• Last modified 821 days ago (June 21, 2018)


Kids as caregivers
Memory loss reverses roles of parents, children

Staff writer

The natural order of things is for a parent to raise a child, but sometimes that lifecycle revolves back to the child caring for an elderly parent.

Patsy Torres knows all too well what it’s like to care for an aging parent in an effort to avoid sending him or her to a nursing home.

Torres, a Peabody High School graduate, moved back to Peabody after living in Topeka for 40 years so she could live with and care for her 94 year-old father, Angel Torres.

Angel remains fairly independent despite his age, but after a serious vehicle accident six years ago he began showing signs of memory loss.

Patsy is happy she can be there for her father and care for him, but it is a double-edged sword.

“We’re both struggling with each other,” she said. “Parents aren’t used to their kids taking care of them. I truthfully didn’t expect we’d be at this point a year ago, but his memory was much better than it is now.”

Patsy’s mother died of a heart attack in 1986 when Patsy was 26. An already strong relationship with her dad was strengthened as a result.

“I’ve always been a daddy’s girl,” she said.

Over time, Patsy has developed a routine, helping her worry less about him while she is at work in the evenings at the Dollar Tree in Newton.

He sometimes gets frustrated, however, especially when he is trying to recollect different memories.

“I have to remember that while I am his daughter, I’m still doing a job,” she said. “Any job I’ve ever had I try to do my best at. Sometimes I just tell myself he is a customer and I take a deep breath.”

After concerns arose a short time after the accident, Patsy took time off work to help her dad and research several home health services.

“I found out any type of home health is very, very expensive, even though he has insurance,” she said. “At first he was OK with it. But when I told him they would come in three or four days a week and all the things they would do for him, he started crying.

“I reminded my dad that the doctor was ready to put him in the nursing home a few weeks before this and it would be the best thing. I couldn’t handle that he was crying. Finally, he looked at me and asked how much I would charge to move home and take care of him. Of course, I wouldn’t charge him anything.”

Patsy recently enlisted the assistance of Dawn Miller, a representative of Angels Home Health, advice.

Patsy, and LouAnne Bowlin, site manager for Peabody Senior Center, arranged for Miller to facilitate a caregivers support group at Peabody Senior Center. Monday was the first session of the group, but Patsy was the only one to take advantage.

Patsy was able to ask questions and learn of resources to help her.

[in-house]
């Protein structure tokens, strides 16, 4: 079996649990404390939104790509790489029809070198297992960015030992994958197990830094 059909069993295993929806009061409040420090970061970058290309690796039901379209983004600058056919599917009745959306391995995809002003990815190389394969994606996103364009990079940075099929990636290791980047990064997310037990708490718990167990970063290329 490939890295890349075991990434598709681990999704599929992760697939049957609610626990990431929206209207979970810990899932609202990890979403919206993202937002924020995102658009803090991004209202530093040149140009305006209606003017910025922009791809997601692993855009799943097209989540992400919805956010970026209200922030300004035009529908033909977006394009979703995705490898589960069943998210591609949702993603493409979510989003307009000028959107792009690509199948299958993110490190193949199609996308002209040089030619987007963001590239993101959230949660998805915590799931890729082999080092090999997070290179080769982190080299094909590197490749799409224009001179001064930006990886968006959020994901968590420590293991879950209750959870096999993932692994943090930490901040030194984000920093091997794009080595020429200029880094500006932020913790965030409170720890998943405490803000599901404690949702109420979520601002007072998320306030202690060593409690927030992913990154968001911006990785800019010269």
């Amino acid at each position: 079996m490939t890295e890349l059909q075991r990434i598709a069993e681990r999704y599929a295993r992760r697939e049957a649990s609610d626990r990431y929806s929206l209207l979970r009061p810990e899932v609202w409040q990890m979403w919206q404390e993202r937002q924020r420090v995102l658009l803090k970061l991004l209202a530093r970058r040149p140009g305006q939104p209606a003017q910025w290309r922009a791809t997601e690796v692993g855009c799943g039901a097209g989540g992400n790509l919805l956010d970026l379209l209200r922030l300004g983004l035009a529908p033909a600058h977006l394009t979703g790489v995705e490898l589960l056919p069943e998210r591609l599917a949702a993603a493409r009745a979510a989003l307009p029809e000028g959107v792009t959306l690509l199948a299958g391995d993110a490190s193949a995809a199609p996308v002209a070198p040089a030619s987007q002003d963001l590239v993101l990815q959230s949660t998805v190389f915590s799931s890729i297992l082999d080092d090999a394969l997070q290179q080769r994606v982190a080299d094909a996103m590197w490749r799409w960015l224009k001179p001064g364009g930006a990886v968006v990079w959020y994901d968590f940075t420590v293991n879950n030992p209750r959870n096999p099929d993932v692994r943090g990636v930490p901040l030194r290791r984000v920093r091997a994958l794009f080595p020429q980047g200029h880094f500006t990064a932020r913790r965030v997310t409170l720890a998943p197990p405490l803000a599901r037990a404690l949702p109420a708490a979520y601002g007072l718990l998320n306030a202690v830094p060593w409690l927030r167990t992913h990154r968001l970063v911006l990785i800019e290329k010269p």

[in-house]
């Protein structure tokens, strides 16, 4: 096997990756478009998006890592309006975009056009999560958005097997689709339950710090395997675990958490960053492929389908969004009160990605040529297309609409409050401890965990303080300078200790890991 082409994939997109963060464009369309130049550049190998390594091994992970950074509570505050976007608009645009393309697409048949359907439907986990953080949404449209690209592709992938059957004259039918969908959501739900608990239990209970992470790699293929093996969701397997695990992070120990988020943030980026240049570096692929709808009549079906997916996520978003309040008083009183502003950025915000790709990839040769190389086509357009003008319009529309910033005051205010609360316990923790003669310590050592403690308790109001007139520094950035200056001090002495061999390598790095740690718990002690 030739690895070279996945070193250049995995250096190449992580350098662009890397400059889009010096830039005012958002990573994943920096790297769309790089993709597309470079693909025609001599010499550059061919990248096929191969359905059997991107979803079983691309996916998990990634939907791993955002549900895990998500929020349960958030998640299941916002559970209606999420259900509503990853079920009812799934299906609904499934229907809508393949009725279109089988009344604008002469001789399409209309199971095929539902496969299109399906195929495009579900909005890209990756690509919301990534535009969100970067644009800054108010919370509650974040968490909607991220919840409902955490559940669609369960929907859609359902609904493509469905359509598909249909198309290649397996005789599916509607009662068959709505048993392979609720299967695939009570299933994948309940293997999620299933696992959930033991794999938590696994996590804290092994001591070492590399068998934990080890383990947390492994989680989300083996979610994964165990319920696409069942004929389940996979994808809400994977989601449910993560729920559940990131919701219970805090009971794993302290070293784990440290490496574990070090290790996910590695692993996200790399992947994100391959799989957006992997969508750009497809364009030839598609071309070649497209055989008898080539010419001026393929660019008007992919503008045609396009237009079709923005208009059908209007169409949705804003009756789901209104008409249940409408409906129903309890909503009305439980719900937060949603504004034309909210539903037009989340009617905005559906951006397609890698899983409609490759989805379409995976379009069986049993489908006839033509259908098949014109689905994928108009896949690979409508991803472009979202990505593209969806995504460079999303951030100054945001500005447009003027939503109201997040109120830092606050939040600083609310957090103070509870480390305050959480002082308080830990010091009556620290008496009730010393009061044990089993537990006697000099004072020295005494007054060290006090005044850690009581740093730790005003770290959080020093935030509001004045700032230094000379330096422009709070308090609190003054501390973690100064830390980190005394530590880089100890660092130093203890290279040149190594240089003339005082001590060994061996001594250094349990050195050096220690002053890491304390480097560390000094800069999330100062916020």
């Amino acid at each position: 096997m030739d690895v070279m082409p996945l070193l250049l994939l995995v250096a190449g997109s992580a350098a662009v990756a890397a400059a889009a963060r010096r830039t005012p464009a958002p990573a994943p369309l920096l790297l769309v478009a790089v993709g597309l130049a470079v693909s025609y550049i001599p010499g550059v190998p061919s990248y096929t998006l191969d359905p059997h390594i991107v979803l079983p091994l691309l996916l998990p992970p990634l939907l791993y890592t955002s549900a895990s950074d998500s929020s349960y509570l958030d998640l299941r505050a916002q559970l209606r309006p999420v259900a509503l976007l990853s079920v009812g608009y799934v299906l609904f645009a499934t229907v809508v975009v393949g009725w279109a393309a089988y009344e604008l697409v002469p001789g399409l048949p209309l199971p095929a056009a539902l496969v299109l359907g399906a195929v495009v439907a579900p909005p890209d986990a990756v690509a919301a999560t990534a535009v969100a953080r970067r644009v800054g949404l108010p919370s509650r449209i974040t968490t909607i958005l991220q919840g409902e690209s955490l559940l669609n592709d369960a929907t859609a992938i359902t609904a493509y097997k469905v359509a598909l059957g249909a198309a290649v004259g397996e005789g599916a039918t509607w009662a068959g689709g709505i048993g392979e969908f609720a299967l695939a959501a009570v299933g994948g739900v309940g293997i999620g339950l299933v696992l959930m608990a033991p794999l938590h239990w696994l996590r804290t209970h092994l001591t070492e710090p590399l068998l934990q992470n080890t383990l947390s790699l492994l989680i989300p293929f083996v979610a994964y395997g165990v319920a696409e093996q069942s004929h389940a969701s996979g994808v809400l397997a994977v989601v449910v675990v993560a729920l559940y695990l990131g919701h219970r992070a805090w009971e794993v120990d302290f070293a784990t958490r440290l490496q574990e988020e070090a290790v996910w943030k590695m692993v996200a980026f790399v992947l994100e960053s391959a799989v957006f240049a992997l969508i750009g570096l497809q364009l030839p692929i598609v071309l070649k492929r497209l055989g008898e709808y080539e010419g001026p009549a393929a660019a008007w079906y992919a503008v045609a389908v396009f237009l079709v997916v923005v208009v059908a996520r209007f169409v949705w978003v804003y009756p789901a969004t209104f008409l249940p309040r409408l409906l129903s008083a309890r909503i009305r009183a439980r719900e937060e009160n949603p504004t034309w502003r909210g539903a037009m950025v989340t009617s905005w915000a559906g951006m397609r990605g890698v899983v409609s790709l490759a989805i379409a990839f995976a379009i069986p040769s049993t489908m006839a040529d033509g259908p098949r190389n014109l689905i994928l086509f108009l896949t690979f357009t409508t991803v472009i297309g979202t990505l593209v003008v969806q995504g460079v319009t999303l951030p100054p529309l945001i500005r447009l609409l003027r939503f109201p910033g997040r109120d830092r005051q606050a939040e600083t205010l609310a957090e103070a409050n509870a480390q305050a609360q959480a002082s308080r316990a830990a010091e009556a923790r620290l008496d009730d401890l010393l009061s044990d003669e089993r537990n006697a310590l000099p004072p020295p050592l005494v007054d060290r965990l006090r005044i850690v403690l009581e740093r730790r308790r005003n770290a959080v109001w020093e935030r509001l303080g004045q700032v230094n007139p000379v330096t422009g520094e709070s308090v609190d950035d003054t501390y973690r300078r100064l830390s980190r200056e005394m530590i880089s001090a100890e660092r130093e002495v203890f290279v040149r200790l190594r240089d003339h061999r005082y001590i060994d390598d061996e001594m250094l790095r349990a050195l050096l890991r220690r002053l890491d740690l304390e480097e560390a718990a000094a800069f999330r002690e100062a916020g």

Angels serves Marion County residents and its service are covered 100 percent by Medicare.

“We know it’s hard,” Miller said. “It’s a big task, and a caregiver can be under a lot of stress.”

Like Patsy, Barbara Villaneuva was uprooted from her home of many years to care for her parents. She and her husband, Jim, moved from Las Vegas, to Hillsboro in 2011 after her parents said they needed help.

Her father died in 2012 but the couple has remained in Hillsboro, caring for her mother, Helen Fenstermacher, 94.

“In some ways it has been really fun,” Barbara said. “We both enjoy sewing and quilting. She has a big sewing room, and when I moved here we combined all of our stuff and have spent a lot of time quilting together.”

Helen is in relatively good health, but has had heart surgery and suffered a stroke in February. She also has macular degeneration, making it difficult for her to see.

“It hasn’t been all that difficult until this year,” Barbara said. “Since her stroke her balance is off, and she now uses a walker all the time, and her memory has been effected. She knows where she is and can carry on a conversation but just might not remember that conversation the next day.”

Barabara’s job as a massage therapist allows her to work from home and stay with her mother every day.

Being so far away from her own children and grandchildren has been hard, however.

“Before, when Jim and I would want to leave for Christmas to see our kids, we could be gone about two weeks,” she said. “She would get checked on by my sister who lives here, and was OK to be by herself, other than getting kind of lonely. But now, we just can’t up and leave. For me it is kind of hard, especially since we just had a new grandbaby in Las Vegas and I’ve only seen her once.”

Barbara already is planning a trip around Christmas, and is thankful for resources that will make that possible.

“I will have to put her in either Salem or Parkside Homes while we are gone,” she said. “It’s wonderful they have short-term care available. It makes me feel better there is that option here in town.”

Each nursing facility told Barbara she could come the first part of December and pick out which room her mother would be staying in..

Helen thinks Barbara is taking good care of her.

“She’s a good kid,” Helen said. “She was my oldest, and I kind of depended on her a lot even when she was growing up. I used to think she helped me raise the other kids, too. If she wasn’t here I’d have to find somebody else or go someplace else.”

Last modified June 21, 2018